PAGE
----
Skip to main content

Book Review: The People Who Watched Her Pass By by Scott Bradfield

"...But it's definitely how kids live today, constantly being monitored and tended, exercised and educated until they're as docile as sheep. Only they don't produce anything useful, like wool or lamb chops. They just shuffle along, doing what they're told, thinking what they're supposed to. They never surprise you. They're always the same as everybody else."

I like this little novella. I liked it before I even read it. Glancing at the cover and the synopsis, I knew that I would more likely than not enjoy it, and, oddly enough, I was right. It's the slice of literature that I've been looking for.

"The People Who Watched Her Pass By" is about a little girl, Salome, or Sal, as she's called, who is kidnapped by a man who is hired to fix the hot water heater. She's three years old at the time, although I don't think her age is ever said in the book, since Sal herself is not aware of how old she is. It's told in third person, but in Salome's perspective. We see everything the way she sees it, so it's not surprising that the people she meets are not entirely drawn or that the events are vague. Even the transitions from chapter to chapter are abrupt most of the time, and the characters don't hang around for long. We definitely get to know them enough, though. She comes across a few weirdoes as well as some nice people.

Sal never stays with anyone for long. Either they abandon her or she abandons them. She never becomes attached to anyone, save for her "Daddy", perhaps, the man who took her. Everyone else is disposable and everyone and every place she comes across is temporary. Sal really is a self-centered, arrogant little girl, and she thinks like an adult, and probably sees herself as one.

The story can actually be disturbing at times, but I have to admit, I was never disturbed by it. I think it's because of the way it was written. It's humorous and a social satire, never heavy. I never felt that Sal was in danger. It never made me believe that anything terrible would happen. Sal certainly views everything with passive interest, so if she was ever treated badly or neglected (which she was in one way or another by just about everyone), she barely seems to notice and soon forgets it anyway. I don't think anything truly horrible happened to her physically, I'm just pointing out her attitude. She was conditioned to not love or care deeply about anyone after she was taken, or maybe she was always that way. Who knows? So now she prefers to wander from place to place, person to person, and do whatever she wants. She doesn't like being told what to do, which is too bad for her since she's just a little kid.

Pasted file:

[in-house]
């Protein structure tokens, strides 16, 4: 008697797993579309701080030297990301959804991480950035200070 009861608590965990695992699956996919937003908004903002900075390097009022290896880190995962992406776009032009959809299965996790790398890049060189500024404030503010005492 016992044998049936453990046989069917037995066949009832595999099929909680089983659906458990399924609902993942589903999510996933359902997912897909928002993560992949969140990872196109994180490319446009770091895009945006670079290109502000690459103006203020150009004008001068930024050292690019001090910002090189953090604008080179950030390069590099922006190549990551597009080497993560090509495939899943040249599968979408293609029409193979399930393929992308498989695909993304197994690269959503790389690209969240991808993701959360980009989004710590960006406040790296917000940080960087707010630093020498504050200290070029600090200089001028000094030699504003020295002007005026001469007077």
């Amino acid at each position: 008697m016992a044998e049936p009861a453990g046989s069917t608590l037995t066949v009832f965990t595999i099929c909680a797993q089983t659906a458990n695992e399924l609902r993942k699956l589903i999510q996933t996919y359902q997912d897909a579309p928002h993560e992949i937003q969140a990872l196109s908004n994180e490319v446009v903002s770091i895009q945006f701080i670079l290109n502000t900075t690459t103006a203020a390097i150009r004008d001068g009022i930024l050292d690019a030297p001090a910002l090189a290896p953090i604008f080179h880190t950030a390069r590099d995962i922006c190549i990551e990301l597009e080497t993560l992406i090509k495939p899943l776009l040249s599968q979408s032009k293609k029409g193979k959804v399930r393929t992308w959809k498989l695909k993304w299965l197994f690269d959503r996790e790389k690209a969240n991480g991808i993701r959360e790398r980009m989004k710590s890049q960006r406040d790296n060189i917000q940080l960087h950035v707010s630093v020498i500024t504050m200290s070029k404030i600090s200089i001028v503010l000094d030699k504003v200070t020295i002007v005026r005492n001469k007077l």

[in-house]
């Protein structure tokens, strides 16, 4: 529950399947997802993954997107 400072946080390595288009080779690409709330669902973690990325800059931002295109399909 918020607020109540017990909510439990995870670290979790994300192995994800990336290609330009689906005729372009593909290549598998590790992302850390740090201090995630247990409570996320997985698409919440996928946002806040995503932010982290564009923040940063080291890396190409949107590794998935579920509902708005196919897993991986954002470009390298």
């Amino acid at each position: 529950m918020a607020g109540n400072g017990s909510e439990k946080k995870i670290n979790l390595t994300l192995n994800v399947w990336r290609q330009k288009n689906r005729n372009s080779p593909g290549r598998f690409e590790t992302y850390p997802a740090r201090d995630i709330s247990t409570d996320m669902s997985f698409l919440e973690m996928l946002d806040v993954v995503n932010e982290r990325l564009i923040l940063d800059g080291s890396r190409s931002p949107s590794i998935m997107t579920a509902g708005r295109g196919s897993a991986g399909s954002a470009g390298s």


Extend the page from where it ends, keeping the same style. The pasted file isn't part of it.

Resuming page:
This is a good read. For me, anyway. It can get caught up in Sal's wise philosophy at times and become dull, but overall it's good. And it's short.

My grade: A-


Popular posts from this blog

Movie Review: The Secret Life of Arrietty


As someone who grew up watching "The Borrowers", that lovely British gem from the early 90s starring Ian Holm and Penelope Wilton, I had to see this anime take on the children's novels by Mary Norton.

And boy was I disappointed!

I'm surprised that I'm even admitting this. This is a movie I genuinely believed would be above average for me. Perhaps is has to do with the ratings it has received, and I think anime generally gets praise. It's a thing. But more importantly, (and do take note of this before criticizing me for criticizing this) since I did grow up with that other lovely series, I've been spoiled, and nothing can outdo it. My standards were raised a long time ago.

So allow me to rundown the reasons why I am so disappointed with this adaptation:

(1) The Japanese stamp is certainly visible. While I wouldn't normally view that as a flaw, "The Borrowers" is a purely British tale. The characters, the setting, everything. The s…

Movie Review: Rosemary's Baby

It took me a long time to get to this, but I finally watched it. This isn't the first movie I've seen featuring satanists and creepy conspiring old people. I gotta say, I liked it, although this isn't one that I'll watch often, or maybe ever again. It also ran a little long at over two hours.

The painful part about watching this was how obvious the characters are in their intentions. In fact it could be downright infuriating. As a viewer, I know that the neighbors are rather evil and that they put a great deal of time and effort into controlling Rosemary. It's also a glaring fact that there is a big plot that has yet to be revealed, but according to the movie description I was supposed to "wonder" if it was real or just in Rosemary's imagination. Hmm.

I also know that I could just murder her husband, who is obviously a part of the plot (what a great guy!). And Rosemary comes off as both naive and aware, letting them tell her what to do, which doctor …

Inspector Lewis: Wild Justice

You know, I was excited last night. Why? Because, after weeks of no Inspector Lewis, they were finally airing two new episodes back to back! Yay! PBS has been a bit backed up, what with all of their pledge programming and favorites. There are four new episodes in total, and two, I believe, were supposed to air in September. Only one did. Naturally, I was looking forward to the 9-midnight Lewis-athon.

And you know what ticked me off? They didn't play two new episodes back to back. They repeated the first one and then played a new one. So I had to wait until 10:30 to get my fix. Because of course everyone wants to re-watch the first one, right? Wrong! Mamma not happy!

But we did get one new episode, so I'll be content with that. They should be playing the other two next week, since a new series is supposed to start soon.

This one is called "Wild Justice". Lewis and Hathaway are investigating the death of a female Bishop. She flew across the pond from the USA for a ga…